“It would be great to get the architect’s thoughts on this one, really. I’ve passed it on foot a number of times, and it never fails to reach out and grab me. Forcefully. Violently …
“… I like big balconies and for residents, these will be spectacular during the 90 minutes of nice weather Chicago sees each year. But from the street, this is a two-pound bird with 20-pound wings. Yes, the proportions are a little off.”
– Barry Pearce, on Feb. 23, 2007.
Remember the Provenance Condominiums? Go back to Yo’s only discussion about the homes and you’ll see a lot of mixed reactions. Several readers thought the design out of place for the 5200 block of North Kenmore Avenue. “I am thinking… Atlanta…,” said Devyn. “Looks like Santa Monica on the prairie,” added Joe Zekas.
At the same time, Barry and a few others admired developer Phenix Sun’s ambition: “At least this is something different, and the developer thought both about design and about engaging the street instead of reaching for the standard condo template that’s popped up all over town,” Barry wrote.
Two years have passed since that conversation. Has it been enough time for Edgewater residents to warm to the development? One thing is certain: Buyers haven’t flocked to Provenance. As of today, 17 of its 20 units are still for sale. Maybe that’ll change this spring, now that Phenix Sun and Rubloff agent Liane Pruchnik have unveiled a series of price reductions for those homes.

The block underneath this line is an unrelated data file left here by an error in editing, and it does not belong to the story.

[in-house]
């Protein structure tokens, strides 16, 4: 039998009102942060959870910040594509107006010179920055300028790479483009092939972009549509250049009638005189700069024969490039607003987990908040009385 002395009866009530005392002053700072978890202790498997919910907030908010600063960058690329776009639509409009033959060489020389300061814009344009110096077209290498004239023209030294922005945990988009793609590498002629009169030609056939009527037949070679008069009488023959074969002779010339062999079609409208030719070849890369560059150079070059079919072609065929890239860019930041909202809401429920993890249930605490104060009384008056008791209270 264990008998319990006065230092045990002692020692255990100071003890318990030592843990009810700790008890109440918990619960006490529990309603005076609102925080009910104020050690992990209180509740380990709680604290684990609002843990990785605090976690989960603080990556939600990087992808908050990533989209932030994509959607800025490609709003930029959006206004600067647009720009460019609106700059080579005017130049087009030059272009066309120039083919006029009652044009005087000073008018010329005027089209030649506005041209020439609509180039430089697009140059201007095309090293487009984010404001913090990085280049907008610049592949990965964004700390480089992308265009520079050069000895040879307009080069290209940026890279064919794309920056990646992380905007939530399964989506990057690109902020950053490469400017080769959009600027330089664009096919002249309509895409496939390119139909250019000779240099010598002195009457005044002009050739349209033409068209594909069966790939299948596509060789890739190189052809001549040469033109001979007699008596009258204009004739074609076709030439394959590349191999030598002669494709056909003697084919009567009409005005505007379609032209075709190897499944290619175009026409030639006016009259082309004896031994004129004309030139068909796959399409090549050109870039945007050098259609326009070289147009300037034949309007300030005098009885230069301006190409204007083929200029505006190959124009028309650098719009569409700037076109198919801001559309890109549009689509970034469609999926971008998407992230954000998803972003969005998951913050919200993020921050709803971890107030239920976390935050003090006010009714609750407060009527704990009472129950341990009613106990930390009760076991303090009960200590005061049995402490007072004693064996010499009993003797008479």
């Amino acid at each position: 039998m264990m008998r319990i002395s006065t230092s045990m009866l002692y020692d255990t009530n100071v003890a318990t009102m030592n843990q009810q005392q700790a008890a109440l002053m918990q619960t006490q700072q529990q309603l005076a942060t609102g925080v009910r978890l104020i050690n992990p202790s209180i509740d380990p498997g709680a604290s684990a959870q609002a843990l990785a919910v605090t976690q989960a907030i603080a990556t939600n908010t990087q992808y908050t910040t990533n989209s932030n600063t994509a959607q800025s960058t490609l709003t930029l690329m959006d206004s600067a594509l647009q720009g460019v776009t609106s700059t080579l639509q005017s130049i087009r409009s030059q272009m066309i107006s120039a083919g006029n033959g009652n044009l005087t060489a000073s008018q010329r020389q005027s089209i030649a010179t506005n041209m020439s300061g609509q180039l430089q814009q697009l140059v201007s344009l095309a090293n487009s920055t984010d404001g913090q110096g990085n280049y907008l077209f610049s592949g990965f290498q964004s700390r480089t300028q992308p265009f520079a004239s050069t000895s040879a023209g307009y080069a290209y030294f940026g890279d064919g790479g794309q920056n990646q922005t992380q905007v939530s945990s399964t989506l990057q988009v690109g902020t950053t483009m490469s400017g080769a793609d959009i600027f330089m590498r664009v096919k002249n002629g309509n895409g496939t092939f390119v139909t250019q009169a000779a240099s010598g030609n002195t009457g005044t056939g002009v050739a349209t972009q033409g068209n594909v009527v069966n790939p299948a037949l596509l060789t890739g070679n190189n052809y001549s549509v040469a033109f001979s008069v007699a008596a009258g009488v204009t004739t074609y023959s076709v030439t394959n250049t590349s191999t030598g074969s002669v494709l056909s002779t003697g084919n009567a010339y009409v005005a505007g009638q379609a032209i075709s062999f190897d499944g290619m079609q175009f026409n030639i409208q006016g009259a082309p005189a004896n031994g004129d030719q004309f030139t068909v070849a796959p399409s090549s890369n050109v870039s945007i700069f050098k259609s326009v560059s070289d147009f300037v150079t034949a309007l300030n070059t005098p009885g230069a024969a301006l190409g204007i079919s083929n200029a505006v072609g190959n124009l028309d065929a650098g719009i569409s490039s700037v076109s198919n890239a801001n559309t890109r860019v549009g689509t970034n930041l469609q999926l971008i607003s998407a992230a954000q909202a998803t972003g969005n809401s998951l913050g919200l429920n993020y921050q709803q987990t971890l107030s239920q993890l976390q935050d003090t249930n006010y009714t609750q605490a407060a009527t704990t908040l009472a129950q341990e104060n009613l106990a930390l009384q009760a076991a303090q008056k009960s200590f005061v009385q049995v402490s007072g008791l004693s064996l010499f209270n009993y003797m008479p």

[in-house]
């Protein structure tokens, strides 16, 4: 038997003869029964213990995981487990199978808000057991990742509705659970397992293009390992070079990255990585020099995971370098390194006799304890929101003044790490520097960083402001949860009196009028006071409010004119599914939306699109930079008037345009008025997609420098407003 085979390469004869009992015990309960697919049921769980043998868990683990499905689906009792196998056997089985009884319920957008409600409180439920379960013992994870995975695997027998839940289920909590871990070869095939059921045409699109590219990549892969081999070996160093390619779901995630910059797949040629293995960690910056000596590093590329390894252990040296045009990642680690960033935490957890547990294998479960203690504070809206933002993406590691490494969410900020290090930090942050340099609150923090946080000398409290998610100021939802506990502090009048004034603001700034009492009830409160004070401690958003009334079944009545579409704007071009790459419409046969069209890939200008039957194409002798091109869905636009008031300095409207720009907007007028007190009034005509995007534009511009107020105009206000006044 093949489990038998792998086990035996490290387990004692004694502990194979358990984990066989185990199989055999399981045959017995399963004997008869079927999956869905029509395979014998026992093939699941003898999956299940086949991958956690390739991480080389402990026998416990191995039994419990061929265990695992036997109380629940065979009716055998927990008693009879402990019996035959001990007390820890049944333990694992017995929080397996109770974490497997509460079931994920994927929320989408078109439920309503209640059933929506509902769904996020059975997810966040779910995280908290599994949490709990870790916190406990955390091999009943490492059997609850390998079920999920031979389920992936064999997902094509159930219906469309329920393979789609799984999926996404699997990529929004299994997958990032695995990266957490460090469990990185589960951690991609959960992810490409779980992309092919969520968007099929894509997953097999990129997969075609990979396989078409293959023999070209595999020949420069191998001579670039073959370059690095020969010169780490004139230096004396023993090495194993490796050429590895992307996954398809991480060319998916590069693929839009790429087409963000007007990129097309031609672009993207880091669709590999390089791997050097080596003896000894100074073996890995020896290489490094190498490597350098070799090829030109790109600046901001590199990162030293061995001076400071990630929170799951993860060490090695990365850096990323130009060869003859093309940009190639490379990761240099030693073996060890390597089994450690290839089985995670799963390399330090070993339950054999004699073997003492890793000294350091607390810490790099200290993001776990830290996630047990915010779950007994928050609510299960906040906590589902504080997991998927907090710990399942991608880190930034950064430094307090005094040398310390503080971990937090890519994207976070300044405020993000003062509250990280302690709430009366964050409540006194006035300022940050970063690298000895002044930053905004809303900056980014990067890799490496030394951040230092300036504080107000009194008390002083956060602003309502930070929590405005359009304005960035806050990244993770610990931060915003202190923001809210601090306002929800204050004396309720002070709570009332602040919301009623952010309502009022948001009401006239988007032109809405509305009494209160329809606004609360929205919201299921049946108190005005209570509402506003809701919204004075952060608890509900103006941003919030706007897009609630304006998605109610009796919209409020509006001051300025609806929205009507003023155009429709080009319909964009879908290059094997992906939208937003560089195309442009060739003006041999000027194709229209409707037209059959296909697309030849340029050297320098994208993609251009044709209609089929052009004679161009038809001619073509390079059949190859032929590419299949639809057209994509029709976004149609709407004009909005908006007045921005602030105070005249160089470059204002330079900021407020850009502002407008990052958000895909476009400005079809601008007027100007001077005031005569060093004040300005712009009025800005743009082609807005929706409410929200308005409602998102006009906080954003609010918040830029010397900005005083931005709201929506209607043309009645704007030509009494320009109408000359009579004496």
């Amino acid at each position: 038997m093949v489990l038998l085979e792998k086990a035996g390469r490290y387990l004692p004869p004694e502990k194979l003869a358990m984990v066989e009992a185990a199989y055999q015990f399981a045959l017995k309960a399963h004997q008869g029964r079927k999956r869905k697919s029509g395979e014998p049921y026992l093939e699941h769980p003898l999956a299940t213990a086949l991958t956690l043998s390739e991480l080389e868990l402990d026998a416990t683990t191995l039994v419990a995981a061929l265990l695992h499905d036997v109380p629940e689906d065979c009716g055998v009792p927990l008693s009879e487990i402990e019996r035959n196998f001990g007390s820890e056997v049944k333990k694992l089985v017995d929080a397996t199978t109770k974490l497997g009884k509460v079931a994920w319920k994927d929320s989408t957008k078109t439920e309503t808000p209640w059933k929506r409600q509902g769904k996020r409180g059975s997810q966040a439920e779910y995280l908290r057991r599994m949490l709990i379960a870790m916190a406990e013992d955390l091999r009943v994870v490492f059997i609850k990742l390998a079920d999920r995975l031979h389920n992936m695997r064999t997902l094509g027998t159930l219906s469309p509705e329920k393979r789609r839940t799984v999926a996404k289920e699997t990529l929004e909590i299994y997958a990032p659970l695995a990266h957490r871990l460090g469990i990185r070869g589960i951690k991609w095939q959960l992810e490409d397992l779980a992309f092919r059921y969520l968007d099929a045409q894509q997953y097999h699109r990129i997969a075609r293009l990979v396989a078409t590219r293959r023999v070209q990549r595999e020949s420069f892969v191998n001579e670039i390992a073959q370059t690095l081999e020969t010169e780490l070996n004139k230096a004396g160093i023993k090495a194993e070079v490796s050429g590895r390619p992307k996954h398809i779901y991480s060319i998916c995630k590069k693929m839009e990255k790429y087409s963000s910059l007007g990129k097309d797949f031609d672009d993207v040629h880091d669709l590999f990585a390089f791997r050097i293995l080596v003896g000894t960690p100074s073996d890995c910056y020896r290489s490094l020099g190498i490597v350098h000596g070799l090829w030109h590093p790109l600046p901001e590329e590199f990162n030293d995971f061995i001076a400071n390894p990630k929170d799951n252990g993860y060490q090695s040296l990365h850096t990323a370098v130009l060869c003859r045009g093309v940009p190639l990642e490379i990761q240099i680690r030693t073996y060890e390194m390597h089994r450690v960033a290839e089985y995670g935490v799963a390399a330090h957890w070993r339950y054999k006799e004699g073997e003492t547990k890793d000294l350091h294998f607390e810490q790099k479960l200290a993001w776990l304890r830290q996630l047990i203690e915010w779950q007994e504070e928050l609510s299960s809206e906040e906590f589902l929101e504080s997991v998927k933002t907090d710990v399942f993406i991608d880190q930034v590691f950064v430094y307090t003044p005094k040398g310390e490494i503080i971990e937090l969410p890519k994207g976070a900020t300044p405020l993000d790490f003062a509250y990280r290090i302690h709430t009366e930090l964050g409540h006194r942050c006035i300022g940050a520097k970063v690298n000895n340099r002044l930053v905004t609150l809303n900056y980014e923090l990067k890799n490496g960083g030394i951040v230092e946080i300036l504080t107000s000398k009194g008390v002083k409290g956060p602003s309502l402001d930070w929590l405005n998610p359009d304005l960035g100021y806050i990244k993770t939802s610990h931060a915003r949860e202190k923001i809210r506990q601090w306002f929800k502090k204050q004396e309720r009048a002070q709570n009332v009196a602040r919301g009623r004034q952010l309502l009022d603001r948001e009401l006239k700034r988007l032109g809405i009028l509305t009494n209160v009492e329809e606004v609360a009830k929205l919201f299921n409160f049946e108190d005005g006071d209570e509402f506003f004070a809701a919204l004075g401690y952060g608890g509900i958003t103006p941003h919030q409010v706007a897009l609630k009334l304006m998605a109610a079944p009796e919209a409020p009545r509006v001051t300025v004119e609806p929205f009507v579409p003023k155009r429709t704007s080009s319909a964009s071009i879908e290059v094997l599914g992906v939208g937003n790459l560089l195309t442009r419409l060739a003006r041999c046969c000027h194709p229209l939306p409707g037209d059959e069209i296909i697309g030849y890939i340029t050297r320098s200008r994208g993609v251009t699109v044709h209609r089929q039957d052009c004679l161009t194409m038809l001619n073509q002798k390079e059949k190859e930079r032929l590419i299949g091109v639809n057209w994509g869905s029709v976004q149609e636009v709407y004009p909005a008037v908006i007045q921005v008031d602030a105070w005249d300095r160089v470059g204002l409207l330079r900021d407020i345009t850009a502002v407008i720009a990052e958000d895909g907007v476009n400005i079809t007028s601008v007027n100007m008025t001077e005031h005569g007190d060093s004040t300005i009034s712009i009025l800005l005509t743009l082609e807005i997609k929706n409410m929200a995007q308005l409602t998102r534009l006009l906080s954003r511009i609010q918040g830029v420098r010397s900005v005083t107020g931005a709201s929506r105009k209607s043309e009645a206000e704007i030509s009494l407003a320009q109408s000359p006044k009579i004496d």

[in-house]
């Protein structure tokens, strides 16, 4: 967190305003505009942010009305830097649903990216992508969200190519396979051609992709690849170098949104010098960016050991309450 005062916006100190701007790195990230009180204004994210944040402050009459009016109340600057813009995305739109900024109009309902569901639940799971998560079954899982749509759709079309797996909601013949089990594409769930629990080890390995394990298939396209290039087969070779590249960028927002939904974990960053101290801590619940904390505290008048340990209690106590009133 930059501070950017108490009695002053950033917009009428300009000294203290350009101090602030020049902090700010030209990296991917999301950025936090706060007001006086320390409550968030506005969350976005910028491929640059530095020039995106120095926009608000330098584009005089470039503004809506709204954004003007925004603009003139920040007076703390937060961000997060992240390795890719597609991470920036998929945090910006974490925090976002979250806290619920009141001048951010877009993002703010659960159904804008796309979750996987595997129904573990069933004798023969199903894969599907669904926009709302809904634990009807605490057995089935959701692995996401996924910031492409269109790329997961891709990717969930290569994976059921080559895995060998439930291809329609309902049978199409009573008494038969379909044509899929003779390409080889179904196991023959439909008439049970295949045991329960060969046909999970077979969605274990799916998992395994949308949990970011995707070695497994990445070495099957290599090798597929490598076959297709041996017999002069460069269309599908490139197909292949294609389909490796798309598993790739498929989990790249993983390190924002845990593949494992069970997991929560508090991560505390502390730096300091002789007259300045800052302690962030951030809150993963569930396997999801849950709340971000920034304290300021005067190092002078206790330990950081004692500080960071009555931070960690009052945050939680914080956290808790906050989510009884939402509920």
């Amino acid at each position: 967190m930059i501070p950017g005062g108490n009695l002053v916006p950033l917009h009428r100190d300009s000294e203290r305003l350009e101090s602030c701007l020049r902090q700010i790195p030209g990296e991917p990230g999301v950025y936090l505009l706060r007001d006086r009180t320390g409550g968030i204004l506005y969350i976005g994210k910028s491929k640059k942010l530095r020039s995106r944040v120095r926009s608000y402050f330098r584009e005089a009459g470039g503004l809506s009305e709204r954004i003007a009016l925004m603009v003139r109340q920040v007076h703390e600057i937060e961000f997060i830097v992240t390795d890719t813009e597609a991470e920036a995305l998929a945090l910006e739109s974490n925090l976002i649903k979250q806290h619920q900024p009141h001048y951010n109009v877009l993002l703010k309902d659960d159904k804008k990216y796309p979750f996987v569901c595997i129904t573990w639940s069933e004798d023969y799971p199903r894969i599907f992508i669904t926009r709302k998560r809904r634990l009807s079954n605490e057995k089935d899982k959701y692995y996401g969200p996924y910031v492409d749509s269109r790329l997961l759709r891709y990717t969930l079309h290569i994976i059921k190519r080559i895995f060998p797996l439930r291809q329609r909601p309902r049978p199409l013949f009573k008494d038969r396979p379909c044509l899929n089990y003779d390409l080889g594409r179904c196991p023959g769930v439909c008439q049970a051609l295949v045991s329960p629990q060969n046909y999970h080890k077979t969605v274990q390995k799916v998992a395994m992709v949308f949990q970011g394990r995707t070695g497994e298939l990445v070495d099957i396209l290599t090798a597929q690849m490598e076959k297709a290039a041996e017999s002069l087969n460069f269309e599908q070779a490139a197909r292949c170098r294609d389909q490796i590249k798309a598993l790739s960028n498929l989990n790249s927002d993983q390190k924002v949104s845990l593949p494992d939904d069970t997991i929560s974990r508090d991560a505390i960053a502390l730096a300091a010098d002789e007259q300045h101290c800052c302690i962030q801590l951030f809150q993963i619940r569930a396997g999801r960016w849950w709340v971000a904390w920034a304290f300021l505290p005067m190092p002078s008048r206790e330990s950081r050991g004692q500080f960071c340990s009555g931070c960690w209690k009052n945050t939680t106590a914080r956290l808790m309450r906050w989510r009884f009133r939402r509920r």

Using the MLS and Provenance’s old price sheet, you can see $26,000 reductions on the development’s four listed three-bedrooms and one of its listed two-bedrooms, the equivalent of packaging in a single underground parking space at no additional cost. The price of one 1,275 square-foot two-bedroom was cut by $31,000, from the $280s down to the $250s, while a 901 square-foot one-bedroom saw an adjustment of just $15,700, from the $230s to the $210s.
Pruchnik describes the five-story Provenance as an elevator building with radiant heat and spacious terraces, located just a block east of the Berwyn Red Line stop and a couple blocks west of Lincoln Park and the lake. Each of the 17 units was built out with a slightly different finish package — colors of granite countertops differ from unit to unit, for example — and they all can deliver in 30 days or less, she says. (Buyers who use the developer’s preferred lender can close in two weeks.)
The development has received FHA and VA approval for qualifying units, Pruchnik says.
We should get some interior pictures from Pruchnik later today. In the meantime, here are a few thumbnail-sized shots of Provenance’s staged model, courtesy of Rubloff’s Web site.